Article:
Chris Froome believes that his lengthy recovery from injury may play to his favour when he returns to the Tour de France due to rivals writing off his chances.
The 107th edition of the race is currently scheduled to start on 29 August having been postponed from June, although it is unclear if it can go ahead on that date.
Four-time winner Froome missed last year’s race due to the horrific injuries including a fractured femur that he sustained in a crash at the Criterium du Dauphiné earlier in the season.
Speaking to The Times, the 34-year-old, said his recovery was now complete and that his target remained winning the yellow jersey for a record-equalling fifth time.
“Given recovery has been successful and my track record, that’s the plan,” he said. “I’d like to think that chances are I can do it.
“Nothing is written in stone, or given in sport but I’ve got the experience, loads of motivation and I want to make it happen obviously.”
Froome’s injuries, which also included fractured ribs and a broken elbow, saw him undergo a series of operations and it was only in February this year that he was able to return to racing.
He said: “Going through what I have been the last year, it did give me a lot of time to think. Looking at other athletes who have been through similar experience and come back stronger I can understand why now.
“It gives you a whole new perspective on your career and racing. In cycling we saw [Alejandro] Valverde break his leg in the Tour, come back and the following season he ended up world champion.”
“Hopefully people will write me off a little bit after the crash and I think they have written me off to some extent. That could be to my advantage as well. Every time I have come up against adversity it has always pushed me harder.”
Despite the suspension of racing and inability to train outside at present – like his Team Ineos colleagues, Froome is riding at home on Zwift – he insists that his fitness is not in question.
“I’d say the recovery process is fully finished,” he explained. “What remains now is to return to that top fitness where I’m capable of winning races.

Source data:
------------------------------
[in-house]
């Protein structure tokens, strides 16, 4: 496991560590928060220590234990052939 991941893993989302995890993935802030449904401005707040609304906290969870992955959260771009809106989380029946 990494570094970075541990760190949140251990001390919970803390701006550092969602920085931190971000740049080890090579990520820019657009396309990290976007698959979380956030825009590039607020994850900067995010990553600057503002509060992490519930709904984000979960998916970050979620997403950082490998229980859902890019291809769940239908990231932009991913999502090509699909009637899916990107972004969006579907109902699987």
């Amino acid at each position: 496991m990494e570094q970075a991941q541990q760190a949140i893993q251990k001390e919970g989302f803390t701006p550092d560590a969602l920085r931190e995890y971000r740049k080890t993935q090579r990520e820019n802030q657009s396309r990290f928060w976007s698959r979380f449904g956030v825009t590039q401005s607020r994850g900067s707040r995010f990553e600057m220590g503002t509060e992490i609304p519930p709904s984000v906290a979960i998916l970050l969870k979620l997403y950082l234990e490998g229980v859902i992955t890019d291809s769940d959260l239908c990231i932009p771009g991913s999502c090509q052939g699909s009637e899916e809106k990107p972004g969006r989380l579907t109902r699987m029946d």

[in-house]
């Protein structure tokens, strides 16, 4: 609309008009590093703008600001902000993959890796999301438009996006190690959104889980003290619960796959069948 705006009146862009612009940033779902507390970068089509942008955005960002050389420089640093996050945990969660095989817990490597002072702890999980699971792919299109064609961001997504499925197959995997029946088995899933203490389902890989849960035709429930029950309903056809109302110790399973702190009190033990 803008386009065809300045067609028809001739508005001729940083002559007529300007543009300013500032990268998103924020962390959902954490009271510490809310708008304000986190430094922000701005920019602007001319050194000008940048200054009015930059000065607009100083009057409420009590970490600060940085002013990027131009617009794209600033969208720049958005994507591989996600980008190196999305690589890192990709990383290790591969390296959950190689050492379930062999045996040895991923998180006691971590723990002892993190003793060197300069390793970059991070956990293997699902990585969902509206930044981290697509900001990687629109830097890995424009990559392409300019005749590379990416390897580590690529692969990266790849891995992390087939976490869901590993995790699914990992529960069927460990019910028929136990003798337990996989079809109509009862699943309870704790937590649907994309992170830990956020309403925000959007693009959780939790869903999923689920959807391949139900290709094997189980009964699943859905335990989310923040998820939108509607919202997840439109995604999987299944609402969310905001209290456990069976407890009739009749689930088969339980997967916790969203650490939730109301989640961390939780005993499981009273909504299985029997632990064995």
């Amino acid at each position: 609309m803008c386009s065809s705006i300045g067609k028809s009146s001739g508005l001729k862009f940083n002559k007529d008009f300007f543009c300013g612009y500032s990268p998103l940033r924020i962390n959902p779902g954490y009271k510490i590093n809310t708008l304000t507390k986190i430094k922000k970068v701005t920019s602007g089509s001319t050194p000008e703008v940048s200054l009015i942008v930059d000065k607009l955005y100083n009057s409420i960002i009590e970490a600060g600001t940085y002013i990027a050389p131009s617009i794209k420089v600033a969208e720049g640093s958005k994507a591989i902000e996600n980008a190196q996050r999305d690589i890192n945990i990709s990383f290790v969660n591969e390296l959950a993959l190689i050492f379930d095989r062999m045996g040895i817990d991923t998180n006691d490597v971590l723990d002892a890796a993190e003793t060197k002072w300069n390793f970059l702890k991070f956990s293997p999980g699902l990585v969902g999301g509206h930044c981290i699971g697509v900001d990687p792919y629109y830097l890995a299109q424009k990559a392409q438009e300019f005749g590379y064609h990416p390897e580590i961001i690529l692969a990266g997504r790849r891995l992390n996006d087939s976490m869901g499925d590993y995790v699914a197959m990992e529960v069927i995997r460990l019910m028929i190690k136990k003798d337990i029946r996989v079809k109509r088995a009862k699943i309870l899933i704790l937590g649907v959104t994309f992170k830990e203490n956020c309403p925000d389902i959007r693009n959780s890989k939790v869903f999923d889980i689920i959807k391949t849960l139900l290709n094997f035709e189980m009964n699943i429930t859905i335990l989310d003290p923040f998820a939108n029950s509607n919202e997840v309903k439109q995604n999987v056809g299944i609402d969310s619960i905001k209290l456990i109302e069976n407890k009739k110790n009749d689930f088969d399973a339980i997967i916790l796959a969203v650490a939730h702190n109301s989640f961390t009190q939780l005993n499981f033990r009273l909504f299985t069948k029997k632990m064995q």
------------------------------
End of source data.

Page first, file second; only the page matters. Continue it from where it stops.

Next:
"I'm pretty much bang on where I would be at this time of year in a normal season. The last couple of months have bought me a little bit of extra time to make sure that right leg, that right side of the body, is firing properly before I really load it up.
“It’s pretty motivational thinking that was less than a year ago and now I am back in full training mode and hoping to win a Grand Tour this year. It’s an amazing contrast.”
Whether he will have the chance to race for that fifth Tour de France title this year is very much open to question at the moment.
On Tuesday, France’s Prime Minister Edouard Philippe suggested that no team sports events would be permitted until September at the earliest, making the revised start date of 29 August impossible.
But later the same day, the country’s sports ministry insisted that the government did not envisage a further postponement or cancellation of the race, though “adjustments” may have to be made to enable it to go ahead.
Simon has been news editor at road.cc since 2009, reporting on 10 editions and counting of pro cycling’s biggest races such as the Tour de France, stories on issues including infrastructure and campaigning, and interviewing some of the biggest names in cycling. A law and languages graduate, published translator and former retail analyst, his background has proved invaluable in reporting on issues as diverse as cycling-related court cases, anti-doping investigations, and the bike industry. He splits his time between London and Cambridge, and loves taking his miniature schnauzer Elodie on adventures in the basket of her Elephant Bike.